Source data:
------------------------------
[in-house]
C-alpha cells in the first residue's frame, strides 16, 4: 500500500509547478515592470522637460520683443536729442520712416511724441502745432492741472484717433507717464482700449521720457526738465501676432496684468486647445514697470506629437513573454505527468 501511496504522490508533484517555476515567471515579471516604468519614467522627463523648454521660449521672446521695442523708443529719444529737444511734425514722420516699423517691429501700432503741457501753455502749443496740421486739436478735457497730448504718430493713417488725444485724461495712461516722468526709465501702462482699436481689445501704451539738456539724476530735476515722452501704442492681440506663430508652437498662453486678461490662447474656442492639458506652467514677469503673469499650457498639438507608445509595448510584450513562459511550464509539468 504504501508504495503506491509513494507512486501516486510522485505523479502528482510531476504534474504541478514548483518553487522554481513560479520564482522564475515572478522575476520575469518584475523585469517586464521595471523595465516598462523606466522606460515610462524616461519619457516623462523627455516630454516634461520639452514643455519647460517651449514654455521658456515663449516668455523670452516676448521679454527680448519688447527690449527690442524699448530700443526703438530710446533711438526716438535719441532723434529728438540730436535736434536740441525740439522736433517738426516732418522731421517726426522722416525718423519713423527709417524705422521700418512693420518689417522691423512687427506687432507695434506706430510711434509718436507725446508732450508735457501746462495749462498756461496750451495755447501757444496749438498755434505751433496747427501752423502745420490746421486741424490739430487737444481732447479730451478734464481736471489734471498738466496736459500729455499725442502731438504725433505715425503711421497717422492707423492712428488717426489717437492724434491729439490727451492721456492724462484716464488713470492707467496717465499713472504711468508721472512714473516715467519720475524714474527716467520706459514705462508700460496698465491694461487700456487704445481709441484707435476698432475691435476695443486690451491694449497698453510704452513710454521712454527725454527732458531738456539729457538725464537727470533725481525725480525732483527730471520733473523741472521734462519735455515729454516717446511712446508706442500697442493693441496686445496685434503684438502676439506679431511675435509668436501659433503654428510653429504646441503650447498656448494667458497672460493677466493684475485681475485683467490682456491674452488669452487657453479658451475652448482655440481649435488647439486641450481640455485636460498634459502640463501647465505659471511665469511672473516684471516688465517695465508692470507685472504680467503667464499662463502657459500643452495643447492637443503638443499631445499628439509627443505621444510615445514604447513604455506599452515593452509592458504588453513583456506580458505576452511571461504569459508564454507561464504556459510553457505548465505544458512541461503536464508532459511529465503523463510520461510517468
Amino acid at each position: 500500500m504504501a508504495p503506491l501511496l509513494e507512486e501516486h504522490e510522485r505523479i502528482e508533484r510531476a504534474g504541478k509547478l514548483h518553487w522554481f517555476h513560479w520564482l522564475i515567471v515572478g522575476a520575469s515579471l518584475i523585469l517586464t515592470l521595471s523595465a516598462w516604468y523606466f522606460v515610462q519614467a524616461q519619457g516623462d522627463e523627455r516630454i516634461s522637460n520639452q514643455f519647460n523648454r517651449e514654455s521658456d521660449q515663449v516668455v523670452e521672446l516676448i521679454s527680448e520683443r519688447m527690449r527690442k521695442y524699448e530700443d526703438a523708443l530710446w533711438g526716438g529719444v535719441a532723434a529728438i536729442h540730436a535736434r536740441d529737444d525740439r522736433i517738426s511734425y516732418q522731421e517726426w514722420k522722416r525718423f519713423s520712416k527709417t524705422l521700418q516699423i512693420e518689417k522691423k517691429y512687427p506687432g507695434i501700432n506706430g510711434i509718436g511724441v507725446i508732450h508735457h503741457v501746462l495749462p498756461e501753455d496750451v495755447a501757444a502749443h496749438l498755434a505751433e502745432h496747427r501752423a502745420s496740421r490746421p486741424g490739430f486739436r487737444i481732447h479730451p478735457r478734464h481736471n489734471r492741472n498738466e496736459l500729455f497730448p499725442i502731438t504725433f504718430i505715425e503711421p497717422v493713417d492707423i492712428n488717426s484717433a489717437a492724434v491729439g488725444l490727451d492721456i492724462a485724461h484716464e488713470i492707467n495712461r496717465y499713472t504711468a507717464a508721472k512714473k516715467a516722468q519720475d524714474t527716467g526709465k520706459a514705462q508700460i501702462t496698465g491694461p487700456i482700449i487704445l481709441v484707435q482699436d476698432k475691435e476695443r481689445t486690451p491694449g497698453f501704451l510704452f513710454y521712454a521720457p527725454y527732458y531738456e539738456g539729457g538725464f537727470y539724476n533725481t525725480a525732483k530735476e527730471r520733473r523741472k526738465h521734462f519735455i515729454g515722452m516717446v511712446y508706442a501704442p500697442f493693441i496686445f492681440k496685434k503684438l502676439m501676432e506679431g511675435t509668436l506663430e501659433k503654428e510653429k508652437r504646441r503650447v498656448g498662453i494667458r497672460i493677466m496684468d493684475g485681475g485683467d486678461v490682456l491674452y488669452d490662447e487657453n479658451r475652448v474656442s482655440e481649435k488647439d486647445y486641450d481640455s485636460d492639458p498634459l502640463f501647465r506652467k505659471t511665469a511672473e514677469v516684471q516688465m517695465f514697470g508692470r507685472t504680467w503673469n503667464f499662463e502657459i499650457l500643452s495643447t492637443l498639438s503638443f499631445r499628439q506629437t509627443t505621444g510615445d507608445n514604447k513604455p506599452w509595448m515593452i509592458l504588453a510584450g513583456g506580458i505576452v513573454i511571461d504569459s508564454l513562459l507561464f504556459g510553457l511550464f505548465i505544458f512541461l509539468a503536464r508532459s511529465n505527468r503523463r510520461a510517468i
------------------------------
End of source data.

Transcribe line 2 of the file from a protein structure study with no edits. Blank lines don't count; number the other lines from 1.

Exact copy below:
C-alpha cells in the first residue's frame, strides 16, 4: 500500500509547478515592470522637460520683443536729442520712416511724441502745432492741472484717433507717464482700449521720457526738465501676432496684468486647445514697470506629437513573454505527468 501511496504522490508533484517555476515567471515579471516604468519614467522627463523648454521660449521672446521695442523708443529719444529737444511734425514722420516699423517691429501700432503741457501753455502749443496740421486739436478735457497730448504718430493713417488725444485724461495712461516722468526709465501702462482699436481689445501704451539738456539724476530735476515722452501704442492681440506663430508652437498662453486678461490662447474656442492639458506652467514677469503673469499650457498639438507608445509595448510584450513562459511550464509539468 504504501508504495503506491509513494507512486501516486510522485505523479502528482510531476504534474504541478514548483518553487522554481513560479520564482522564475515572478522575476520575469518584475523585469517586464521595471523595465516598462523606466522606460515610462524616461519619457516623462523627455516630454516634461520639452514643455519647460517651449514654455521658456515663449516668455523670452516676448521679454527680448519688447527690449527690442524699448530700443526703438530710446533711438526716438535719441532723434529728438540730436535736434536740441525740439522736433517738426516732418522731421517726426522722416525718423519713423527709417524705422521700418512693420518689417522691423512687427506687432507695434506706430510711434509718436507725446508732450508735457501746462495749462498756461496750451495755447501757444496749438498755434505751433496747427501752423502745420490746421486741424490739430487737444481732447479730451478734464481736471489734471498738466496736459500729455499725442502731438504725433505715425503711421497717422492707423492712428488717426489717437492724434491729439490727451492721456492724462484716464488713470492707467496717465499713472504711468508721472512714473516715467519720475524714474527716467520706459514705462508700460496698465491694461487700456487704445481709441484707435476698432475691435476695443486690451491694449497698453510704452513710454521712454527725454527732458531738456539729457538725464537727470533725481525725480525732483527730471520733473523741472521734462519735455515729454516717446511712446508706442500697442493693441496686445496685434503684438502676439506679431511675435509668436501659433503654428510653429504646441503650447498656448494667458497672460493677466493684475485681475485683467490682456491674452488669452487657453479658451475652448482655440481649435488647439486641450481640455485636460498634459502640463501647465505659471511665469511672473516684471516688465517695465508692470507685472504680467503667464499662463502657459500643452495643447492637443503638443499631445499628439509627443505621444510615445514604447513604455506599452515593452509592458504588453513583456506580458505576452511571461504569459508564454507561464504556459510553457505548465505544458512541461503536464508532459511529465503523463510520461510517468